Posted 16 September 2016 by Andrew Gardner
In East Sussex for most of this month you can check out the Root1066 International Festival - so named, apparently, for the Battle of Hastings being the root of English culture as we know it. And nothing to do with puns on Route 66, no, of course not.
Root1066 is a multi-artform festival featuring new commissions and inspiring projects throughout the Hastings area, offering a new perspective on the history and legacy of 1066. Local, national and international artists are involved so there's plenty to see and do. In fact if your surname is of Norman origin you might even be represented in the photographic exhibition 'I Am A Norman', the result of a project that recorded some modern descendents of William of Normandy and some of those who fought alongside him and settled here afterwards. Wonder if he brought any Gardners?!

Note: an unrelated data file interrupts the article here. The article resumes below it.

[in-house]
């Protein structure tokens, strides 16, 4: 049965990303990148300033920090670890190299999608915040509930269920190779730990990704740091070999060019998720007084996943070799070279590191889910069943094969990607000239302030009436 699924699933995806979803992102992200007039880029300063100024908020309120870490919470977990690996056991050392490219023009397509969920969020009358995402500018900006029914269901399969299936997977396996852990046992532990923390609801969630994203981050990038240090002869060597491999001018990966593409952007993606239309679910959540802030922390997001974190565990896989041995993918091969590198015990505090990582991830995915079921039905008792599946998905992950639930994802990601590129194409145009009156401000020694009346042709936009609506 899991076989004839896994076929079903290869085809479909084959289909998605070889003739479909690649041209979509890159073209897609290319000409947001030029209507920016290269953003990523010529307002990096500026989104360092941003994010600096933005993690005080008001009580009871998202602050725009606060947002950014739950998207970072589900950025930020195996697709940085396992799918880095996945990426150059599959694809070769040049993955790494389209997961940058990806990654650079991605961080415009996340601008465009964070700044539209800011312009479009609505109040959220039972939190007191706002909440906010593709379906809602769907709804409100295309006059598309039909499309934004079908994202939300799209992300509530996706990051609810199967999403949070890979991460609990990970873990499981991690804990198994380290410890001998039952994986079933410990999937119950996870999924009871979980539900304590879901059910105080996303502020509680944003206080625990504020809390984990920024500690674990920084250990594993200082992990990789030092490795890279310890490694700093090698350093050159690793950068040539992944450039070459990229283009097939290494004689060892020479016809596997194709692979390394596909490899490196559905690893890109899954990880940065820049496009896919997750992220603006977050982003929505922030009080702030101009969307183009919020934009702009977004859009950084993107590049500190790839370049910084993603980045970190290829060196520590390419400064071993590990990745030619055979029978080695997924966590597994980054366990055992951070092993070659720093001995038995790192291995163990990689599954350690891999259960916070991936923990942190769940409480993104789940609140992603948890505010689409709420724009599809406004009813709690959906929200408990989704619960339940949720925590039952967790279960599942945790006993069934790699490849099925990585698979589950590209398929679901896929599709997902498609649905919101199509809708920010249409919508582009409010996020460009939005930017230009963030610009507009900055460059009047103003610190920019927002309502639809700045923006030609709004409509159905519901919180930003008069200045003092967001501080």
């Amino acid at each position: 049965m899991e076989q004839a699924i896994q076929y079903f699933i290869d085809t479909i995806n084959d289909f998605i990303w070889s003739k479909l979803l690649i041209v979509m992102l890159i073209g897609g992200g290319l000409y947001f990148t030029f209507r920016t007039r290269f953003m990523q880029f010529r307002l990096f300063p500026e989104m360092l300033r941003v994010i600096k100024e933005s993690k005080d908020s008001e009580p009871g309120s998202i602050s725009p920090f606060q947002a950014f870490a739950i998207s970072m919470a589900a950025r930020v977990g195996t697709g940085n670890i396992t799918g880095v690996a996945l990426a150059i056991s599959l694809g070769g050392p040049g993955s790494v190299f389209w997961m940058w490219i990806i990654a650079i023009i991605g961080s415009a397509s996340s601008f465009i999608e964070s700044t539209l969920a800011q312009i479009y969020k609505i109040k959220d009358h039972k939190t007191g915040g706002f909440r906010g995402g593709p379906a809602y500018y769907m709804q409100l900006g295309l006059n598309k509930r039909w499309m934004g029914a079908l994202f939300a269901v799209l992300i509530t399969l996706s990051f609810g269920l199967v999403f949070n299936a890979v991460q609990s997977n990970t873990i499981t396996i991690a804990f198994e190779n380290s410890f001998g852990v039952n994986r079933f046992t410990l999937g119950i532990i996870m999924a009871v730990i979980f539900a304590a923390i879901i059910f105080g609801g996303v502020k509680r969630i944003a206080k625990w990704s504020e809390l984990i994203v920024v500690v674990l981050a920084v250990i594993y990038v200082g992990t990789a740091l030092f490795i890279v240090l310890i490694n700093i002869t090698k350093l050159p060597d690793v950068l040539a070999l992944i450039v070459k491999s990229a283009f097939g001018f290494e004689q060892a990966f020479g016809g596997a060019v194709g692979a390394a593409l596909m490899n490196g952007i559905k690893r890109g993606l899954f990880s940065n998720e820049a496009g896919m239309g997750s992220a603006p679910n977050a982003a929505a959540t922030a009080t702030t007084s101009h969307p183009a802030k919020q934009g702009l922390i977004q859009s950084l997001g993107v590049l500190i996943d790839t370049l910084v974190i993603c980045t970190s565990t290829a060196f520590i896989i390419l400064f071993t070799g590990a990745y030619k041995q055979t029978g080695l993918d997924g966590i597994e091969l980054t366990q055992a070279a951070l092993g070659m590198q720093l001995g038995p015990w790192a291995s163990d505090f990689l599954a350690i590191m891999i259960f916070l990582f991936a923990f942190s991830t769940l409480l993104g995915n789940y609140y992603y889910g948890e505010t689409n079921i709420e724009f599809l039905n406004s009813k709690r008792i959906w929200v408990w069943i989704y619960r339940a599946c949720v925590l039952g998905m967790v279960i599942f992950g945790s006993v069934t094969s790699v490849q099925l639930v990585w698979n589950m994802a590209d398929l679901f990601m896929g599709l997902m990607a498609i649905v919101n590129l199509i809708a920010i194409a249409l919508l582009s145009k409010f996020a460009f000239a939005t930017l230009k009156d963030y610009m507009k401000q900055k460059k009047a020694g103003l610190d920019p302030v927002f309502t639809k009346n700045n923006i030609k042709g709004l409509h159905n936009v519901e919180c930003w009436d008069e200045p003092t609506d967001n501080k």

Sussex playwright and Root1066 patron Sir David Hare will be 'in conversation', as they say, at the Kino-Teatre, St Leonards, on 16th September. And now for something completely different: there was even a Battle of Hastings BMX contest featuring an international field at The Source Park on 10-11 September. These people have thought of everyone!
Week three has a heavily artistic feel but the Feast of the Dead promises to be an anarchic performance and musical ride through the aftermath of that battle and its effects on the past, present and future. They say "Whether you're Norman, Anglo-Saxon or just hungry, come dressed as a battlefield ghost and ready to raise a glass to the past!" I should add that it's for ages 15 plus and probably not suitable for young children.
The poster for week 4 shouts CLASH, which made an old rocker flutter slightly but turns out to be a barefoot opera - a fabulous idea, an invasion of choral choirs. Seven Hastings choirs have each worked with a composer and a poet to create musical narratives inspired by the Bayeux Tapestry, and all linked by a new piece from composer Orlando Gough.